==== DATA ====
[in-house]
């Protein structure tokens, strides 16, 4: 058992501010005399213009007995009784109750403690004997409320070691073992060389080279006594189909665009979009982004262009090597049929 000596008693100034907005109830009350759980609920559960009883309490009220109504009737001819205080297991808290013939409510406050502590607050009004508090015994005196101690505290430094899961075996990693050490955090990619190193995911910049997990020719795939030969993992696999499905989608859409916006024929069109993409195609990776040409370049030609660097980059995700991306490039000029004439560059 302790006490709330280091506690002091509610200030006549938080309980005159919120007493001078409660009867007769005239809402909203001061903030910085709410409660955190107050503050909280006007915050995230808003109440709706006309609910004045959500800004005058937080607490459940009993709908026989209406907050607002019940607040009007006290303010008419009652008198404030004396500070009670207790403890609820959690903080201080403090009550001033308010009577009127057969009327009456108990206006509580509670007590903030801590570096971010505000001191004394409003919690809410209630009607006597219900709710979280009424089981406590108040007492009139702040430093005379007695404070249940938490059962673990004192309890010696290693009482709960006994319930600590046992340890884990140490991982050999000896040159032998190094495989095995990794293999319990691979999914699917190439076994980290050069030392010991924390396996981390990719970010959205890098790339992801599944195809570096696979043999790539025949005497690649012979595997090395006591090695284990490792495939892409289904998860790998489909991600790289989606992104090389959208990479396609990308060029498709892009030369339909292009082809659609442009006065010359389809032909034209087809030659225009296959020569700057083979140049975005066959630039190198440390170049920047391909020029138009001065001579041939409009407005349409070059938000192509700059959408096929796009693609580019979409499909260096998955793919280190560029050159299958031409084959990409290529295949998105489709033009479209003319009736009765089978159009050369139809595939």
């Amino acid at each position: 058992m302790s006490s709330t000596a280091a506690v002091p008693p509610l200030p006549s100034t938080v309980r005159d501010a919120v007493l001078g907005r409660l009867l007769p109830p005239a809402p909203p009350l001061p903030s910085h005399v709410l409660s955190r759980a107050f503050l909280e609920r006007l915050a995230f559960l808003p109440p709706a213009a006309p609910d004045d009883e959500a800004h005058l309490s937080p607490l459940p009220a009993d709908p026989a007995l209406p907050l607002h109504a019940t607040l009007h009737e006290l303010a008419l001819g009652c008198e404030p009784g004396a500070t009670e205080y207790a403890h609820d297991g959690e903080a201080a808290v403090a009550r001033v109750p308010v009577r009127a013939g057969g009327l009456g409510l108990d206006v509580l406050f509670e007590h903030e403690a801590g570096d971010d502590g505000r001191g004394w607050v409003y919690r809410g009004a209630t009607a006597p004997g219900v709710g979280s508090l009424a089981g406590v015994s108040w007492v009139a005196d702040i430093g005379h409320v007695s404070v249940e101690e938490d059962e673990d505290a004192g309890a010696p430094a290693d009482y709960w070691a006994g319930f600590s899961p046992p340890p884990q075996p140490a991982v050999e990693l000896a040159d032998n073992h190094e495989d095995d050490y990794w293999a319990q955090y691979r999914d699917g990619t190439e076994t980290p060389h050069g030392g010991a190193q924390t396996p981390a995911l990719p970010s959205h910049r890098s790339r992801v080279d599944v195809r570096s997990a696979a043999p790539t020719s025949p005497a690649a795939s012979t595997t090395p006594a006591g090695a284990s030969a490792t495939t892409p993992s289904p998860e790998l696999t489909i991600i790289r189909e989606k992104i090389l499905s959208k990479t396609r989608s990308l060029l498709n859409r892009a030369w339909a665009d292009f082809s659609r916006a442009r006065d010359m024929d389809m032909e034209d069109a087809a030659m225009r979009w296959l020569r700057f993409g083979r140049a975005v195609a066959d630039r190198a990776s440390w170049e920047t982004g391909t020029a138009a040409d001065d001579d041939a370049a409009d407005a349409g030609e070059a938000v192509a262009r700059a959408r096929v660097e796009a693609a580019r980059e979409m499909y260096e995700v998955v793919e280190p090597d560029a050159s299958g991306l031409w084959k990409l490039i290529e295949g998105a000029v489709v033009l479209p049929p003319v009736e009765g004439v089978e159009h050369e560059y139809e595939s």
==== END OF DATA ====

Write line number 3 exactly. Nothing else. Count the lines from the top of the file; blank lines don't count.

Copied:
């Amino acid at each position: 058992m302790s006490s709330t000596a280091a506690v002091p008693p509610l200030p006549s100034t938080v309980r005159d501010a919120v007493l001078g907005r409660l009867l007769p109830p005239a809402p909203p009350l001061p903030s910085h005399v709410l409660s955190r759980a107050f503050l909280e609920r006007l915050a995230f559960l808003p109440p709706a213009a006309p609910d004045d009883e959500a800004h005058l309490s937080p607490l459940p009220a009993d709908p026989a007995l209406p907050l607002h109504a019940t607040l009007h009737e006290l303010a008419l001819g009652c008198e404030p009784g004396a500070t009670e205080y207790a403890h609820d297991g959690e903080a201080a808290v403090a009550r001033v109750p308010v009577r009127a013939g057969g009327l009456g409510l108990d206006v509580l406050f509670e007590h903030e403690a801590g570096d971010d502590g505000r001191g004394w607050v409003y919690r809410g009004a209630t009607a006597p004997g219900v709710g979280s508090l009424a089981g406590v015994s108040w007492v009139a005196d702040i430093g005379h409320v007695s404070v249940e101690e938490d059962e673990d505290a004192g309890a010696p430094a290693d009482y709960w070691a006994g319930f600590s899961p046992p340890p884990q075996p140490a991982v050999e990693l000896a040159d032998n073992h190094e495989d095995d050490y990794w293999a319990q955090y691979r999914d699917g990619t190439e076994t980290p060389h050069g030392g010991a190193q924390t396996p981390a995911l990719p970010s959205h910049r890098s790339r992801v080279d599944v195809r570096s997990a696979a043999p790539t020719s025949p005497a690649a795939s012979t595997t090395p006594a006591g090695a284990s030969a490792t495939t892409p993992s289904p998860e790998l696999t489909i991600i790289r189909e989606k992104i090389l499905s959208k990479t396609r989608s990308l060029l498709n859409r892009a030369w339909a665009d292009f082809s659609r916006a442009r006065d010359m024929d389809m032909e034209d069109a087809a030659m225009r979009w296959l020569r700057f993409g083979r140049a975005v195609a066959d630039r190198a990776s440390w170049e920047t982004g391909t020029a138009a040409d001065d001579d041939a370049a409009d407005a349409g030609e070059a938000v192509a262009r700059a959408r096929v660097e796009a693609a580019r980059e979409m499909y260096e995700v998955v793919e280190p090597d560029a050159s299958g991306l031409w084959k990409l490039i290529e295949g998105a000029v489709v033009l479209p049929p003319v009736e009765g004439v089978e159009h050369e560059y139809e595939s």